Keeping Your Head Above Water by Missionary Stephen Benefield
Below is an excerpt of the sermon “Keeping Your Head Above Water” from Missionary Stephen Benefield at Hopewell Baptist Church on Sunday Morning, 5/23/2021.
All right, we’re in Psalms chapter 119. And I want to just read one verse, and then we’ll pray and begin the sermon this morning. Just by a quick word of introduction, I love Psalm 119. I strongly encourage all Christians to spend a lot of time in Psalm 119. 176 verses, the longest chapter in the Bible. Now when I was a kid at the Christian school we were in, we memorized Psalm 119. We literally had to learn eight verses a week, and at the end of the year, we had to stand and quote the entire thing all at once without sitting down. I can’t do that now, but I did it then. I loved Psalm 119 back then, and I love it now. I’ve had several kinds of interactions with Psalm 119, but about a year ago I read a quote by a man (this is 400 or 500 years ago). His name was Philip Henry. His son, Matthew Henry, was a famous theologian and author. And Philip Henry told his son and daughter that if they would read and meditate on one verse a day out of Psalm 119 (again, there are 176 verses), that they could actually go through Psalm 119 two times in a year. And he told his children (they wrote about it in their memoirs later on) that if they would learn to love Psalm 119, then they would, in turn, learn to love the whole Bible.
Now, why was that true? Well, the reason that’s true is that the theme of Psalm 119 is the Word of God. And there’s a whole bunch of words — about eight or nine words — in Psalm 119 that repeat over and over. Words like “precepts,” “statutes,” “law,” “testimony,” “judgments,” and all of these things are synonyms for the Word of God. There are only about two or three verses in all 176 that don’t mention the Word of God. And so, I tried that last year and I really enjoyed it every single day. I read other things as well, of course. But every single day I took the next verse in line. I read it. I meditated on it. I read a lot of other people’s thoughts and views on the verse, and just kind of studied it out. Thought about it, meditated on it, memorized some. Not all. I was trying to memorize all; that didn’t work. I’m getting too old for that, I guess. But I really enjoyed that. So, what I want a preach to you today came out of that study, that time of just concentrated time in Psalm 119.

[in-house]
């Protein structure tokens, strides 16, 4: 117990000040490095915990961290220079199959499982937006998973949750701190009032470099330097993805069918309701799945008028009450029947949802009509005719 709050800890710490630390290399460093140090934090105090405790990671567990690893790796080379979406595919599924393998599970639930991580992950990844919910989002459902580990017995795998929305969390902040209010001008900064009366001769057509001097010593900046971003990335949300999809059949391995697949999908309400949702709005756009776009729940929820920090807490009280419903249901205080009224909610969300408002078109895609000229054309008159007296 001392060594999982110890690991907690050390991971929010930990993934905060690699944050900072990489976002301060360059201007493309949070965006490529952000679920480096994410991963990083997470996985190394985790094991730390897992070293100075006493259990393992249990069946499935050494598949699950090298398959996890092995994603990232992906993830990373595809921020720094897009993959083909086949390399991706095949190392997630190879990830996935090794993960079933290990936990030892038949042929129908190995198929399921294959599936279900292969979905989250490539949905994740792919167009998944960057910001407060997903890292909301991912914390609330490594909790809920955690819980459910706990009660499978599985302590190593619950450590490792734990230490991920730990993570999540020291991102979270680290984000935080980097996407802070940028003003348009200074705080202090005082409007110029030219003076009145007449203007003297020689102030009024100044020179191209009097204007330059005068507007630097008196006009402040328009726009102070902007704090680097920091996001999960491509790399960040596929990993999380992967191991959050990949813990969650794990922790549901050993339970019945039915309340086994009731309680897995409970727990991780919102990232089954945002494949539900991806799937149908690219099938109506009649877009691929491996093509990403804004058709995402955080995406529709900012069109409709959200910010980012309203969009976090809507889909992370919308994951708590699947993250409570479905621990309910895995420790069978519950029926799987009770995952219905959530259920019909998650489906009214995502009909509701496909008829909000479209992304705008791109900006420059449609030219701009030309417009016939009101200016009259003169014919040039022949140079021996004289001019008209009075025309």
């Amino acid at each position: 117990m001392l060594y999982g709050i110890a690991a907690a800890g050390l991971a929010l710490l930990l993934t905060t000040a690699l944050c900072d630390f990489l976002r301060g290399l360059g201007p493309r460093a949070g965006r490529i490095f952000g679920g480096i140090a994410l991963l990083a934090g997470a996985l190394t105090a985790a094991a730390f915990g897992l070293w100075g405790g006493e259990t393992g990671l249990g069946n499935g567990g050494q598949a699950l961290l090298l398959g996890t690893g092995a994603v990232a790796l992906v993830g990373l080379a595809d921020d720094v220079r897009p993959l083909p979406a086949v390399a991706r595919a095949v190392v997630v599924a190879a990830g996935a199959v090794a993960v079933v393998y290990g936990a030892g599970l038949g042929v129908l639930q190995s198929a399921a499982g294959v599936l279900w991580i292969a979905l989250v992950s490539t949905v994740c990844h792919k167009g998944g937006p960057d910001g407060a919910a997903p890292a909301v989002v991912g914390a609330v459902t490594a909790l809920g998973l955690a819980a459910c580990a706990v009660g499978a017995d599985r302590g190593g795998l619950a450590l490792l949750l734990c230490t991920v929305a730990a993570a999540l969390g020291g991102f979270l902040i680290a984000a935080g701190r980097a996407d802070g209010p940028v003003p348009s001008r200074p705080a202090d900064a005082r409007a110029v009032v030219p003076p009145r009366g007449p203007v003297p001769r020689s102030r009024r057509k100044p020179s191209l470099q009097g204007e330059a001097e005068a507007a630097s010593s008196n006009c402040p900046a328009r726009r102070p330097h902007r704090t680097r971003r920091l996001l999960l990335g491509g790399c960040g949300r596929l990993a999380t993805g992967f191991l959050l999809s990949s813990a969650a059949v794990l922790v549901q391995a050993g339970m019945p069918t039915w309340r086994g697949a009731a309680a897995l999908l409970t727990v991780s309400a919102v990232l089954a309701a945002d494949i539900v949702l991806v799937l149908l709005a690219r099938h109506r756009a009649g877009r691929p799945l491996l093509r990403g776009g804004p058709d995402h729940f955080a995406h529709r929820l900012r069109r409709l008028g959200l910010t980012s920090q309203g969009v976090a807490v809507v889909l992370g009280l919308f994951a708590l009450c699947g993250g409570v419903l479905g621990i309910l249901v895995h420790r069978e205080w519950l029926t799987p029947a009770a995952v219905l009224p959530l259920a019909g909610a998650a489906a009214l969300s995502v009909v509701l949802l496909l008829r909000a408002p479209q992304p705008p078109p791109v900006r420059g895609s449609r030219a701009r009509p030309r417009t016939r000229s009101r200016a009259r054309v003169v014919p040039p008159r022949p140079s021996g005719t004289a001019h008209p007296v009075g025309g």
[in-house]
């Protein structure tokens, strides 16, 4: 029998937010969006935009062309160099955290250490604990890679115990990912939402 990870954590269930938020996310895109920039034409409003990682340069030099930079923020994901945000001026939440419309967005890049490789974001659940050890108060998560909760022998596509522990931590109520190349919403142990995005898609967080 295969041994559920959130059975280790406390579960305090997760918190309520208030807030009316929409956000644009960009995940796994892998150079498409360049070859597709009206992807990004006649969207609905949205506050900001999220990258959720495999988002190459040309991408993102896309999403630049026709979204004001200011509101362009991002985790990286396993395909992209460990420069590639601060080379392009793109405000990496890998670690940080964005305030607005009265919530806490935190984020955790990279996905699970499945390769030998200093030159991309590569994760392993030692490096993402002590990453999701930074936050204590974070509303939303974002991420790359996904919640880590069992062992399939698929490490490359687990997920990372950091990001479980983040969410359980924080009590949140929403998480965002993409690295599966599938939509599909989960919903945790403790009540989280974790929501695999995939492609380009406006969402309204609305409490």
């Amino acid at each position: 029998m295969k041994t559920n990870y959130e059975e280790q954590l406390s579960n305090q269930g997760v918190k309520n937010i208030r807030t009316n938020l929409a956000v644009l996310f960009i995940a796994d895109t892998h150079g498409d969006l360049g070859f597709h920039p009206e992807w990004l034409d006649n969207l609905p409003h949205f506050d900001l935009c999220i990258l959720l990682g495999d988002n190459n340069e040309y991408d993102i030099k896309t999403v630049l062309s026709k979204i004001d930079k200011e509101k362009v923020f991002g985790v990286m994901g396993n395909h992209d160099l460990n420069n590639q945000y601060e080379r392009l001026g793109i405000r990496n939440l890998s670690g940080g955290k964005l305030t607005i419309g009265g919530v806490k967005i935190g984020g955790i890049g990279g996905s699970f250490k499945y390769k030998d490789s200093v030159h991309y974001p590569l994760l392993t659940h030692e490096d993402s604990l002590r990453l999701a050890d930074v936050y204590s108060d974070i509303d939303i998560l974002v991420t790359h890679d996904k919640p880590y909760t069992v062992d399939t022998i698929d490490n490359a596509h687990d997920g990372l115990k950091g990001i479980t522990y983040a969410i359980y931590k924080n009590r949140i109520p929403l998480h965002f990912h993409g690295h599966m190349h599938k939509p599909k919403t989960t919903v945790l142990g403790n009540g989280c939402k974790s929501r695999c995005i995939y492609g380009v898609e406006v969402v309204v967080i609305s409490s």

I want to read this — verse number 92 and read this verse, and we’ll get started. Psalm 119:92 “Unless thy law…” That’s the synonym for the Bible in that verse, the Word of God. “Unless thy law had been my delights, I should then have perished in mine affliction.” I’ll read one more time. “Unless thy law had been my delights, I should then have perished in mine affliction.” I want to speak to you this morning on the subject of the importance of the Word of God in our day-to-day lives.
Now we know the Bible is true. We know the Bible is the Word of God and we know it’s important. We know it’s how we learn of salvation. But I’m afraid that many Christians don’t understand the Bible is vital for your everyday life. The importance of the Word of God. And so, the title of the message this morning is simply this, “Keeping Your Head Above Water.” Keeping Your Head Above Water.
Let’s pray. Lord, I pray that You bless this time we have together in the Word of God. I know there are all sorts of different situations represented in this group today, in this crowd. I know there are longtime Christians. I know there are brand new Christians. I know there are those who are doing well right now, and then there are others that are struggling in any number of areas. But Lord, that’s the marvelous thing about church and preaching the Word of God, is that the Holy Spirit is able to take a sermon and literally just bring it home to every single heart, every single life. Meet the need of each and every person who’s here today. We ask Lord that you do that. In Jesus’ name, Amen.